Additional Services You Can Add on to Comprehensive Insurance Policies

In addition to coverage for your home or auto, you can add in additional services, which may drive the cost up but are usually worth it in the long run. For your car, these include:

  • Towing or roadside assistance
  • Rental car while yours is being repaired

For your home, additional services might include:

  • Cleaning and laundry service reimbursement
  • Hotel accommodations or housing allowance while the home is being repaired
  • Food vouchers
  • Special services such as locksmith and others

While comprehensive insurance is very expensive, it is usually a better way to protect your home and your family.

Comprehensive Insurance Definition #what #is #comprehensive #auto #insurance


Comprehensive Insurance

DEFINITION of ‘Comprehensive Insurance’

A type of automobile insurance that covers damage to your car from causes other than a collision. Comprehensive insurance would cover your vehicle if it was destroyed by a tornado, dented by a run-in with a deer, spray painted by a vandal, damaged by a break-in or crushed by a collapsing garage, among other causes.

BREAKING DOWN ‘Comprehensive Insurance’

Comprehensive insurance, collision insurance and liability insurance are the three components of an automobile insurance policy. State law requires drivers to carry liability insurance, but collision and comprehensive insurance are optional if you own the vehicle outright. If you have financed the vehicle, your auto loan company might require you to carry comprehensive insurance. If you have paid for the vehicle in full and you can’t afford comprehensive insurance, you own an older automobile that doesn’t have much value, you think you’re at low-risk of non-collision damage, or you prefer to self-insure, you can choose not to purchase comprehensive insurance. On the other hand, even if you own your automobile free and clear, if you live in a rural area where collisions with animals are common, in a stormy area that often gets hail, or in a higher-crime part of town where break-ins and theft occur regularly, you might want to purchase comprehensive insurance.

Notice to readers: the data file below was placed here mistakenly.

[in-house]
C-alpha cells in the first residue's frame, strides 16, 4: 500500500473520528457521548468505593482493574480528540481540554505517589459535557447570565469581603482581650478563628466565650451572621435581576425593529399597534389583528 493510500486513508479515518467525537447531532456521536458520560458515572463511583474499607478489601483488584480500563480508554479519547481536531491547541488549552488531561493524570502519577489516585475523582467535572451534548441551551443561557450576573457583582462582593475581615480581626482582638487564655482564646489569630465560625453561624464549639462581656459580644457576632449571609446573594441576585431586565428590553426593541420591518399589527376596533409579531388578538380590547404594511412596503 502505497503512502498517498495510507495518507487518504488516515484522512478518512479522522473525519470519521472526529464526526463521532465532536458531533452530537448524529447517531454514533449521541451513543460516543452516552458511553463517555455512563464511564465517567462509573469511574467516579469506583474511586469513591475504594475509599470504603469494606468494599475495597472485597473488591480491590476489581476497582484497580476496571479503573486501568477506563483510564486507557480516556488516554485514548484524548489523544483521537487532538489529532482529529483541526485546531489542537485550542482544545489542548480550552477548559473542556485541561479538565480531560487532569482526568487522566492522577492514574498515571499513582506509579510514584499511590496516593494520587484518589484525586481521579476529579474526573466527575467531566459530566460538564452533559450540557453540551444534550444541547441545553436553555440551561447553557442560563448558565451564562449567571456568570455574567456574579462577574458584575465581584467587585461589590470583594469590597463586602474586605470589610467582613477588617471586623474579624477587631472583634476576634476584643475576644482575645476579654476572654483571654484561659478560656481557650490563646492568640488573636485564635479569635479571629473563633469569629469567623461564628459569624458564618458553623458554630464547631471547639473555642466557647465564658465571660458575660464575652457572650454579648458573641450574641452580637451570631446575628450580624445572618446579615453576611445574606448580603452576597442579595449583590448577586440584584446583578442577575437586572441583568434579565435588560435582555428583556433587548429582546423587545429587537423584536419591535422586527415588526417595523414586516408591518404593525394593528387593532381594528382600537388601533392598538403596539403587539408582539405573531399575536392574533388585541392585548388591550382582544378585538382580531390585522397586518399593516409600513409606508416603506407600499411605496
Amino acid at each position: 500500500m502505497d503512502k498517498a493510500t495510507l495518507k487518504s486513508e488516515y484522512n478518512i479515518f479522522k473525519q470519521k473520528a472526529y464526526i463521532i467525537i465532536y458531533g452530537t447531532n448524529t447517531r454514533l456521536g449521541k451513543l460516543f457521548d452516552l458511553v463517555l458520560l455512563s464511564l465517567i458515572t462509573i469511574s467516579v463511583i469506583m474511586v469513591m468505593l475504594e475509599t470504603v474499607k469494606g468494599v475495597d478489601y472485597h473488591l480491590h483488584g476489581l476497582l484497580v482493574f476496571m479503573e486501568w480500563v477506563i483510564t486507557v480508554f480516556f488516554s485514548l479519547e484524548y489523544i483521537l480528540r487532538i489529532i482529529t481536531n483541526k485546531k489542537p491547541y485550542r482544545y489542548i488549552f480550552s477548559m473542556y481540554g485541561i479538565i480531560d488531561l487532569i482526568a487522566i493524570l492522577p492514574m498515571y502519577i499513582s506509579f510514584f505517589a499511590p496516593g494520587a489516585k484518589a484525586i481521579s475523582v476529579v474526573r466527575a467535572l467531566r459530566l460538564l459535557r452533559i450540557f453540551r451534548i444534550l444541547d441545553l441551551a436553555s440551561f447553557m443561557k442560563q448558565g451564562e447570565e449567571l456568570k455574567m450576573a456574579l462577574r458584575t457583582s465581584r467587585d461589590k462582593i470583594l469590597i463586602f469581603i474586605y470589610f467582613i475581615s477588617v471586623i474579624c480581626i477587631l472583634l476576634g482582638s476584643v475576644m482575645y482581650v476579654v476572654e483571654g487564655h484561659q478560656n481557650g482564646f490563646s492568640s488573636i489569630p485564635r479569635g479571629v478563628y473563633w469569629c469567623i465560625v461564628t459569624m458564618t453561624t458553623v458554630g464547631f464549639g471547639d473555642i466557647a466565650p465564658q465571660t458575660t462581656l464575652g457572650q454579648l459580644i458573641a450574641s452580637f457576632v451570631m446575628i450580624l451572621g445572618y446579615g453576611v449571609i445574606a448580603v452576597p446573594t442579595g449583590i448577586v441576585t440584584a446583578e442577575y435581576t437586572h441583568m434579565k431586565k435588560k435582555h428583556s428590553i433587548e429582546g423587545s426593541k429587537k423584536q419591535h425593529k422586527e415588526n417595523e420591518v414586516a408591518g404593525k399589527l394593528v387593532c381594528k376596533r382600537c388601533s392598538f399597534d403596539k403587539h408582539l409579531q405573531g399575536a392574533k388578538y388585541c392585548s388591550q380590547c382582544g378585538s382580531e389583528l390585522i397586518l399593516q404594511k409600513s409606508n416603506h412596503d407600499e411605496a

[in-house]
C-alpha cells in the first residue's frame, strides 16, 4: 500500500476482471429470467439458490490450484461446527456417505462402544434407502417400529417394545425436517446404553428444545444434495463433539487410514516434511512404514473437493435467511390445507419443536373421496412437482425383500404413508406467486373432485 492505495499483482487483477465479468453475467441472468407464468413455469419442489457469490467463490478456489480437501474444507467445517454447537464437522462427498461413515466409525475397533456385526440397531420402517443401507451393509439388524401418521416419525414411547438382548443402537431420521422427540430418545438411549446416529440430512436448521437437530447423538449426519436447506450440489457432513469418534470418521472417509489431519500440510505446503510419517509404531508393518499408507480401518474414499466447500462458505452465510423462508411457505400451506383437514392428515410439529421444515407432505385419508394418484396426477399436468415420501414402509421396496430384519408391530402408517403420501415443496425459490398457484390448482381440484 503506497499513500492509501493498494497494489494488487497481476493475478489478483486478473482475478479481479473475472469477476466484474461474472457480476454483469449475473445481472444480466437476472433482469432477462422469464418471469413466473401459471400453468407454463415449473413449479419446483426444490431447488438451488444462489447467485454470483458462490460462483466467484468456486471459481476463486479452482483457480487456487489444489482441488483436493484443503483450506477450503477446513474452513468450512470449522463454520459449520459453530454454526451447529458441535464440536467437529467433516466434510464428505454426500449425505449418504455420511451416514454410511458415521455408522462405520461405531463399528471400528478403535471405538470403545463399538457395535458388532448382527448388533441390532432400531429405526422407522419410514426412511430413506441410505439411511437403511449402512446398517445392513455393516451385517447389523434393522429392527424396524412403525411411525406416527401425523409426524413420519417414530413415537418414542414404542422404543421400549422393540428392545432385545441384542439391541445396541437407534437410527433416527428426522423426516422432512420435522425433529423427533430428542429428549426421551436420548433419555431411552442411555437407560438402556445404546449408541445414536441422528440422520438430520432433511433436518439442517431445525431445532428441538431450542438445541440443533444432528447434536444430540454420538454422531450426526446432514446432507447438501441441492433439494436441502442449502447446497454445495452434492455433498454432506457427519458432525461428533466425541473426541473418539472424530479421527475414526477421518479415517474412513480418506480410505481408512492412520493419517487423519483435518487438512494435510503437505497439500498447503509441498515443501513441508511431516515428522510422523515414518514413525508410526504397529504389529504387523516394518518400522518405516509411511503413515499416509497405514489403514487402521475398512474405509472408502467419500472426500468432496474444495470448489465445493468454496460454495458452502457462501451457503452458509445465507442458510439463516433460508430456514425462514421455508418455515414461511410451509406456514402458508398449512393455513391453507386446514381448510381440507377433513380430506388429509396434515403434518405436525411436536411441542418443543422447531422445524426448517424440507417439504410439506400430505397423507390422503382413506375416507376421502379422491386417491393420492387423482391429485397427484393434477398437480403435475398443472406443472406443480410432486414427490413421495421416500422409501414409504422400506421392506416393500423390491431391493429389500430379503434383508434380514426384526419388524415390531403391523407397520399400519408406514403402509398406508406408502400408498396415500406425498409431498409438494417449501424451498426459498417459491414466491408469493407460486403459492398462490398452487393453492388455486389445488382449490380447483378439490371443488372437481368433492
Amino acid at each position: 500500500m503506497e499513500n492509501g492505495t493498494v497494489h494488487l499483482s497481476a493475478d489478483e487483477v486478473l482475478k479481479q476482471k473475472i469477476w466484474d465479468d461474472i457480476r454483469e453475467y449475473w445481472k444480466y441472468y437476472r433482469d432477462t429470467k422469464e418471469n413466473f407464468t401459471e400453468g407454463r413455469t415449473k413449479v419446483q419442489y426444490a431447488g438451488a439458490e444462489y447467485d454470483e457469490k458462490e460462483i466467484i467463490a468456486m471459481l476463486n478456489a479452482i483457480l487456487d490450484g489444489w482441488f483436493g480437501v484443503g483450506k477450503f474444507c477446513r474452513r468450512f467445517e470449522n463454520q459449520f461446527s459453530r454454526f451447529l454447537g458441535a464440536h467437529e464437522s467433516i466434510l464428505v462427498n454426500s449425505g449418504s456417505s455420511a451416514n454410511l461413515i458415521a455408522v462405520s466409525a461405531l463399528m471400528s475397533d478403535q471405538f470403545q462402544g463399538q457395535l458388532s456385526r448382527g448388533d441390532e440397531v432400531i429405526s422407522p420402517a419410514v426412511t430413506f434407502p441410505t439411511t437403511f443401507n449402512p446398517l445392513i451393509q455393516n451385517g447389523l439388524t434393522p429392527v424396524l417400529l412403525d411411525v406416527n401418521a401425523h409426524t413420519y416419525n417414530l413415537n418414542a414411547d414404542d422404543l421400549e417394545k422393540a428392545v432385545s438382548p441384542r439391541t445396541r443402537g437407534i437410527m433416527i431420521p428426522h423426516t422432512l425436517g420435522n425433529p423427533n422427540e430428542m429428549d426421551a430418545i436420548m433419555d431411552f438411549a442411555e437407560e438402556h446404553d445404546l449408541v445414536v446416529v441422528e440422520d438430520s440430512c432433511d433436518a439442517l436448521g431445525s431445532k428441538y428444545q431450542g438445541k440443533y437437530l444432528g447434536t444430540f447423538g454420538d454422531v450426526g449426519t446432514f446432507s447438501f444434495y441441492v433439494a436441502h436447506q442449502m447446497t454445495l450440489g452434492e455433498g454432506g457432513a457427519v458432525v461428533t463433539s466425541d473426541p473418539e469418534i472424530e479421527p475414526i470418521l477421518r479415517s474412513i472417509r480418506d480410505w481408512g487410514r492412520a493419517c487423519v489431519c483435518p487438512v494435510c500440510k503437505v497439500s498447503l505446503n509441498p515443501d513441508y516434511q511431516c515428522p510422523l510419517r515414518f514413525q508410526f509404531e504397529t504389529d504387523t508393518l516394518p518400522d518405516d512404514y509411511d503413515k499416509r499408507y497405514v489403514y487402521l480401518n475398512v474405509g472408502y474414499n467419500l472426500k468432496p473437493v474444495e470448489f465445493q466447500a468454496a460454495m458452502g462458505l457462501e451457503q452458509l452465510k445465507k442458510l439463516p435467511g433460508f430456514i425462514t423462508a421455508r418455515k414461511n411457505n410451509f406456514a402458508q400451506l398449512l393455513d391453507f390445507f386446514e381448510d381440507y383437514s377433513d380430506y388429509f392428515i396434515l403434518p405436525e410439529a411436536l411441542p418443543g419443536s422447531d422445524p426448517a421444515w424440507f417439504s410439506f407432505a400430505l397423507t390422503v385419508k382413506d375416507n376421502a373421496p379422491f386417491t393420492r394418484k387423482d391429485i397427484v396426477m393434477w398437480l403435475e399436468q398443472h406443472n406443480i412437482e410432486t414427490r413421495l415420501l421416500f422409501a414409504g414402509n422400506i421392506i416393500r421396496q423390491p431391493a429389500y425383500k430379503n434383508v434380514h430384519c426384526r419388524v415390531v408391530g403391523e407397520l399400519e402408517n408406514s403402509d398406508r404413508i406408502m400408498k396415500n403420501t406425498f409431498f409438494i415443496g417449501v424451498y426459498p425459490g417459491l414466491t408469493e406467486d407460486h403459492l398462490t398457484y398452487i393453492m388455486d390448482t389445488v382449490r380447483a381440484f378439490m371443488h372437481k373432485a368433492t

Collision and comprehensive insurance each have their own deductibles (liability insurance has no deductible), so you can choose different deductibles based on how much risk you think you’re susceptible to in each of these areas. For example, if you don’t think you’re likely to file a comprehensive claim, but you don’t want to forego comprehensive insurance altogether, you could choose a relatively high $1,000 deductible to lower your premiums. The higher your vehicle’s cash value, the more expensive your comprehensive insurance will be.

Here’s an example of how comprehensive insurance works if you file a claim. If you drive a Honda Accord worth $10,000, you have a $1,000 deductible and your car is totally destroyed by a tornado, you’ll receive $9,000 from your insurance company. If you don’t have comprehensive coverage and your car is totally destroyed by a tornado, the collision and liability portions of your policy won’t cover the damage, and you’ll be responsible for the entire $10,000 loss. You might have to get a loan to purchase a replacement vehicle or settle for something less expensive if you don’t have $10,000 to spend on an equivalent replacement.